I use a modded Xbox and Xbox Media Center for playing media files across the network on my television and sound system. I also download large files, such as Linux ISOs, via BitTorrent. However, leaving my primary computer on all the time seemed like a waste of energy. I wanted a cheap, small headless machine that I could use as a Samba server and BitTorrent client so I could leave my workstation off when I wasn't using it.
I was in luck; HCDI Trading had a great "Fall Extravaganza" deal - a Dell OptiPlex GX150 Desktop for $47.91 (around $30 s/h). The specs:
- Desktop Form Factor (it fits on a shelf in a media center)
- Intel Celeron 700 MHz
- 128MB RAM
- 10GB HD
Not cutting edge, but perfect for what I needed and priced very reasonably. Instead of using X11 and remote clients, I felt that web interfaces would be optimal out of simplicity. If I configured the server as a LAMP (Linux, Apache, MySQL, and PHP), then I could use web GUIs for configuration, administration, and file transfers.
Out of the popular Linux distributions, I'm most familiar with Gentoo and Ubuntu. Gentoo didn't seem appropriate; it would take hours and hours to get everything set up, configured and updated (even from a Stage 3 install), and any performance gain from the optimization would be negligible. Ubuntu has a history of reliability and ease of set up, so I used the Edgy Eft release as the basis my server.
- Remote Console - OpenSSH
- The free version of the SSH connectivity tools. Use it for secure access to the console.
- Web Server - Apache
- It's free, fast, well supported and documented
- Network Fileshare - Samba
- Creates file shares that can be easily accessed from Windows. Notoriously obnoxious to configure by hand, the Samba Web Administration Tool (SWAT) simplifies the process immensely.
- Database - MySQL
- The popular free database server. While I can use a command line to administrate MySQL, I prefer using phpMyAdmin.
- P2P Client - BitTorrent
- Download and burn the Ubuntu
Server 6.10 i386 install CD.
- Install Ubuntu Server
- When asked about Software Installation, choose LAMP.
- When the installation is finished, take out the CD (I flip it over and leave it in the drive for the next time I need it) and reboot.
- Logon as the regular user that you created during setup.
- Give root a password.
sudo passwd root
- We're going to modify the file sources list to allow us
access to all the required files. Uncomment the edgy
universe, edgy-security main restricted, edgy-security universe, edgy
multiverse, edgy-backports main restricted universe multiverse, and
edgy-commercial main. In addition, Ubuntu leaves the install
CD as one of the file sources
after installation, so you'll need to remove the CD from the source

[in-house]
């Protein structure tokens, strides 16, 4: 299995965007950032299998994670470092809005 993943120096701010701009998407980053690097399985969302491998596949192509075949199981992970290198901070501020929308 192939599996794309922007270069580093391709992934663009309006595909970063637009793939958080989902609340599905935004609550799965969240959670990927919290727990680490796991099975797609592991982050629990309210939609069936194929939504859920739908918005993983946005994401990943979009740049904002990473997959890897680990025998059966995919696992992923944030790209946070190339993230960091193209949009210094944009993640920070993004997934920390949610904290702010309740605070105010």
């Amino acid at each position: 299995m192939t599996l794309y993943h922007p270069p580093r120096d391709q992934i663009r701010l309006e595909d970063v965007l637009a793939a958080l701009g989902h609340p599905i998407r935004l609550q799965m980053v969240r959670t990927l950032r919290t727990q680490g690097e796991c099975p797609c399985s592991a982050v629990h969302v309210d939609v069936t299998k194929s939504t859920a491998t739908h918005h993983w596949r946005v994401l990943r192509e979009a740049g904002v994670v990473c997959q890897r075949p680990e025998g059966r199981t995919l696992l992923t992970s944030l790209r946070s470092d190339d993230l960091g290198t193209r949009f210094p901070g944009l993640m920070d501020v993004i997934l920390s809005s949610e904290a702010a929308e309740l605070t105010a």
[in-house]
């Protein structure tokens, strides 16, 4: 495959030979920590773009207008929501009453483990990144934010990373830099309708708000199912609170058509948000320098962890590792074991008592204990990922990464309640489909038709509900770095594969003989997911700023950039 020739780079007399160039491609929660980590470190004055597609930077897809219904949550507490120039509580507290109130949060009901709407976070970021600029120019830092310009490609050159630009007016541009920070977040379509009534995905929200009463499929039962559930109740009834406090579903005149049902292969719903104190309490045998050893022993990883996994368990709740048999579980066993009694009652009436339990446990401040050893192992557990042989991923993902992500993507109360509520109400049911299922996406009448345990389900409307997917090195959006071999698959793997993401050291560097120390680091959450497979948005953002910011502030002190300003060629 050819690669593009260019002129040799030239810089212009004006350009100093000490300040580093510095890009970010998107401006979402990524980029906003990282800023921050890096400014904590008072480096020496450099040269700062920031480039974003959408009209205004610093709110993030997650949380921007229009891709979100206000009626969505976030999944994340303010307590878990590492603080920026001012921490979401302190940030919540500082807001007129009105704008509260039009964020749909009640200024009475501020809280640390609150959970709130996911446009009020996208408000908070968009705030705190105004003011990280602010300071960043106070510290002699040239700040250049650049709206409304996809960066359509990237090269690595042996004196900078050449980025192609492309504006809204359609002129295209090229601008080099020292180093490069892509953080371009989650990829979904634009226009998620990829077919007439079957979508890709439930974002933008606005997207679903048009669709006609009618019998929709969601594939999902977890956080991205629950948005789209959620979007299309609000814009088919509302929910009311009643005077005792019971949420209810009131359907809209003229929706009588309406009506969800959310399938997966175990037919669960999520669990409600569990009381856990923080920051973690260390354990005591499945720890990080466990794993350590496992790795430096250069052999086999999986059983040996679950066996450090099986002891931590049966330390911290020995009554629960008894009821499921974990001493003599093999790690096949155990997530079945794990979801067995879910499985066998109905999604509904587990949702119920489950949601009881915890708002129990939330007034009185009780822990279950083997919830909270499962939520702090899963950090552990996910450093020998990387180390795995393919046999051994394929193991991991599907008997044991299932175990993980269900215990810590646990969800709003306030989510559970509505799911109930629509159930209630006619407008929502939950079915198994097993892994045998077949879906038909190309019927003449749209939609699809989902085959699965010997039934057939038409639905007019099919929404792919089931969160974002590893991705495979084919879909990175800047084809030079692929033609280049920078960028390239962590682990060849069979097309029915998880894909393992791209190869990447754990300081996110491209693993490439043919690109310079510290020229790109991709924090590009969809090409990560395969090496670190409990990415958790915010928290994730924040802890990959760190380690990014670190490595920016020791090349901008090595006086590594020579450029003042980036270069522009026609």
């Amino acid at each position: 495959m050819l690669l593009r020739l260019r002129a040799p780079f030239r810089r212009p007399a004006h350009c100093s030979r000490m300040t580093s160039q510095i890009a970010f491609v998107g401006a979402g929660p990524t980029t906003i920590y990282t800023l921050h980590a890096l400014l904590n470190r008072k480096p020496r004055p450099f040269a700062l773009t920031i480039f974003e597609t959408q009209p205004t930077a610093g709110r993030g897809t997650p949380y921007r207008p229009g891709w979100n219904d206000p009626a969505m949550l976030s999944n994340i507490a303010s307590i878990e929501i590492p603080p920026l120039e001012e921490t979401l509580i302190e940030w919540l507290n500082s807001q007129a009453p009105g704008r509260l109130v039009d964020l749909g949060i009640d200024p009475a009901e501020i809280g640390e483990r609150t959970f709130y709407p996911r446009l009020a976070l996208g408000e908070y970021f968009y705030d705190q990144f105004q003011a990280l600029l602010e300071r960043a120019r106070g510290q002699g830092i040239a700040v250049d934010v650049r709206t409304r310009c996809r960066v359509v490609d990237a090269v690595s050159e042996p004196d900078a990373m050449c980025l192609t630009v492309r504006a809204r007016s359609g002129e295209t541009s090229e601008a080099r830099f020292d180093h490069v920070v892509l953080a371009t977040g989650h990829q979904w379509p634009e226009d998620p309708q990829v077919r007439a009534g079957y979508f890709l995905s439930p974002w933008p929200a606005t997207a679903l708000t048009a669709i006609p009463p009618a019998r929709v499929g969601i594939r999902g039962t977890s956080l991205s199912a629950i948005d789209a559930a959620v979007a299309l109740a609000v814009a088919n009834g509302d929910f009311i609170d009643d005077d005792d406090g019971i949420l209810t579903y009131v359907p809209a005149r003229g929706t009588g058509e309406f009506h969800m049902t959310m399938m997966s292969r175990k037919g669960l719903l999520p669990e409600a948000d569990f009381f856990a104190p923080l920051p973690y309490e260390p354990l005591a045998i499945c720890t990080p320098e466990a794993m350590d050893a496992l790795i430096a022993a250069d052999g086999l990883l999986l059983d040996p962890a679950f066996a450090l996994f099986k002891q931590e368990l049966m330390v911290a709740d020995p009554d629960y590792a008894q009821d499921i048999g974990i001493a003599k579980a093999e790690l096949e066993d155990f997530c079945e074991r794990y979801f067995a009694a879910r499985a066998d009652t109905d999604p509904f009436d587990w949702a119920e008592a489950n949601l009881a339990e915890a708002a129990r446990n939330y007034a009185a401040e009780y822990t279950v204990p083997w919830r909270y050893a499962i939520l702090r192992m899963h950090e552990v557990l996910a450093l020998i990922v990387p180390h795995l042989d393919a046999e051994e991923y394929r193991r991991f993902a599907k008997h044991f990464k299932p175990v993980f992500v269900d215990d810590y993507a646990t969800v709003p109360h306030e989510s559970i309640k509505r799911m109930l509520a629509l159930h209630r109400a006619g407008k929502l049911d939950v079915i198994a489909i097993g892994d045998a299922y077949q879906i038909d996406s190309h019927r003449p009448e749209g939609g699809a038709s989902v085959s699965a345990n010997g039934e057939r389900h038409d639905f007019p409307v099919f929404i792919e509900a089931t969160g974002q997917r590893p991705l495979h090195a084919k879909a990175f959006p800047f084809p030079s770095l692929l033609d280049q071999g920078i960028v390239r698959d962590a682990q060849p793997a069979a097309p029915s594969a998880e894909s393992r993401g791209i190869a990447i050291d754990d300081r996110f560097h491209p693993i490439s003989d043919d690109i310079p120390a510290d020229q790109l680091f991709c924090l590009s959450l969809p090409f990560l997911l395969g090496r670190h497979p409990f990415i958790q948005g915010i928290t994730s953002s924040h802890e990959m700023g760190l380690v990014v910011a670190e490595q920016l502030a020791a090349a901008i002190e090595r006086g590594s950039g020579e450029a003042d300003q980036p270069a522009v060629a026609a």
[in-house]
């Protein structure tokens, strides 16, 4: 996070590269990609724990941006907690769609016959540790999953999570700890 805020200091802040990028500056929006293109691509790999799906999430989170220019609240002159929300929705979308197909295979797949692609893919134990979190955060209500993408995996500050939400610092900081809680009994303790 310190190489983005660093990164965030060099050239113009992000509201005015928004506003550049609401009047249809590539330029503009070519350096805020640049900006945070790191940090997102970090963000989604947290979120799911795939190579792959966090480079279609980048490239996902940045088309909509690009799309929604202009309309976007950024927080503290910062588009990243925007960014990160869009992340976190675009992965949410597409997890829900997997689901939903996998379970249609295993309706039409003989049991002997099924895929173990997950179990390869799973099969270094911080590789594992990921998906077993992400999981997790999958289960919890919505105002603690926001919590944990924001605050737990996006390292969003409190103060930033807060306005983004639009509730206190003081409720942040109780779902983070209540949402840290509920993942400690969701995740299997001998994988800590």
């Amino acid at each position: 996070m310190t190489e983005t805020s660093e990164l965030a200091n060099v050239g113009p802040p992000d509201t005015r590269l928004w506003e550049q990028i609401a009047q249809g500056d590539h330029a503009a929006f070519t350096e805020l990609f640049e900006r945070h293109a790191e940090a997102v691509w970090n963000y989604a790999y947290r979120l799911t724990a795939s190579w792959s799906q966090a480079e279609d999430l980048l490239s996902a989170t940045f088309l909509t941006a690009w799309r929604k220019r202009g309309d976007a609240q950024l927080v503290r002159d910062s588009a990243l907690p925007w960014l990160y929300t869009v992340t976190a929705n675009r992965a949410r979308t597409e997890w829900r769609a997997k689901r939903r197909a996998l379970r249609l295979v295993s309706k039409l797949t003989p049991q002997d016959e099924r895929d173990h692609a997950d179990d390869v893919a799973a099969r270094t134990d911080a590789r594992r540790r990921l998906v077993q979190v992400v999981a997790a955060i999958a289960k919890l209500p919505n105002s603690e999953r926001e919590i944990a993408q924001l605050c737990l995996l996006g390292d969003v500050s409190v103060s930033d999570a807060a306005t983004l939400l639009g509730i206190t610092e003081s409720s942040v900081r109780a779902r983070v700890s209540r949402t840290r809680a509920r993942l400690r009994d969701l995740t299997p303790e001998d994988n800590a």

list. Comment out the CD from the list and save.
sudo nano -w /etc/apt/sources.list
- Update apt-get to use the new sources.
sudo apt-get update
- Install OpenSSH server
sudo apt-get install openssh-server
- Turn off the computer.
sudo shutdown -h now
- Disconnect the monitor, keyboard, and set the computer wherever it's going to lurk for the next couple years.
- Turn on the computer and wait about a minute for it to boot.
- Using your preferred SSH client, connect to the machine. I prefer PuTTY for Windows.
- Install Samba and SWAT.
sudo apt-get install samba smbfs swat xinetd
- Create a Samba user.
sudo smbpasswd -a username
- Add SWAT to the xinet configuration and save.
sudo nano -w /etc/xinetd.d/swat
# description: SAMBA SWAT
disable = no
socket_type = stream
protocol = tcp
#should use a more limited user here
user = root
wait = no
server = /usr/sbin/swat
- Reload Xinetd with the new configuration.
sudo dpkg-reconfigure xinetd
- Verify that SWAT is up and running. If you don't
get any response, start Googling.
sudo netstat -tap | grep swat
- Make the shared directory for TorrentFlux.
sudo mkdir /share
sudo mkdir /share/incoming
sudo chmod 777 /share/incoming/
- Create the Samba share. Using a web browser, go to http://hostname:901/shares
- path /share/incoming
- valid users - username
- read only - no
- Commit Changes
- Install phpMyAdmin
sudo apt-get install phpmyadmin
- Connect to phpMyadmin using a web browser - http://hostname/phpmyadmin
- Secure MySQL / phpMyAdmin
- login: root (no pass)
- Add a password to both root accounts
- Create a database for TorrentFlux
- Databases - Create New - torrentflux
- Install TorrentFlux
sudo apt-get install torrentflux
- Ignore the libphp-adodb message.
- Configure database for torrentflux with dbconfig-common? - yes
- Password - blank (generates random)
- Restart Apache? - Yes
- Configure TorrentFlux using a web browser - http://hostname/torrentflux/
- Username / Password - root / root
- Path - /share/incoming/
- Click My Profile
- Update your password
- Create a user account
- Admin - New User
- Remove the Apache default documents from web root.
sudo rm -Rf /var/www/apache2-default/
- Create a basic web launchpad for easy access your services.
sudo nano -w /var/www/index.php
<?php $hostname = $_SERVER['HTTP_HOST']; ?>
<li><a href="http://<?php echo $hostname; ?>/torrentflux">Torrent Flux</a></li>
<li><a href="http://<?php echo $hostname; ?>/phpmyadmin">phpMyAdmin</a></li>
<li><a href="http://<?php echo $hostname; ?>:901/">SWAT</a></li>
Overall, the installation and configuration took me about 45 minutes to go from zero to a fully functional system. The Xbox can see the share, and I've got a new playground for web development. I would suggest cleaning up and securing that home page a bit; research .htaccess files to lock it down.
I put my file server in my media center underneath my router, and it takes up about the same space as a VCR. For $80, I feel that I've made an excellent investment.
Update - 11.19.2006 - I've been Dugg! Thank you all for your comments, compliments, corrections, criticisms, and suggestions!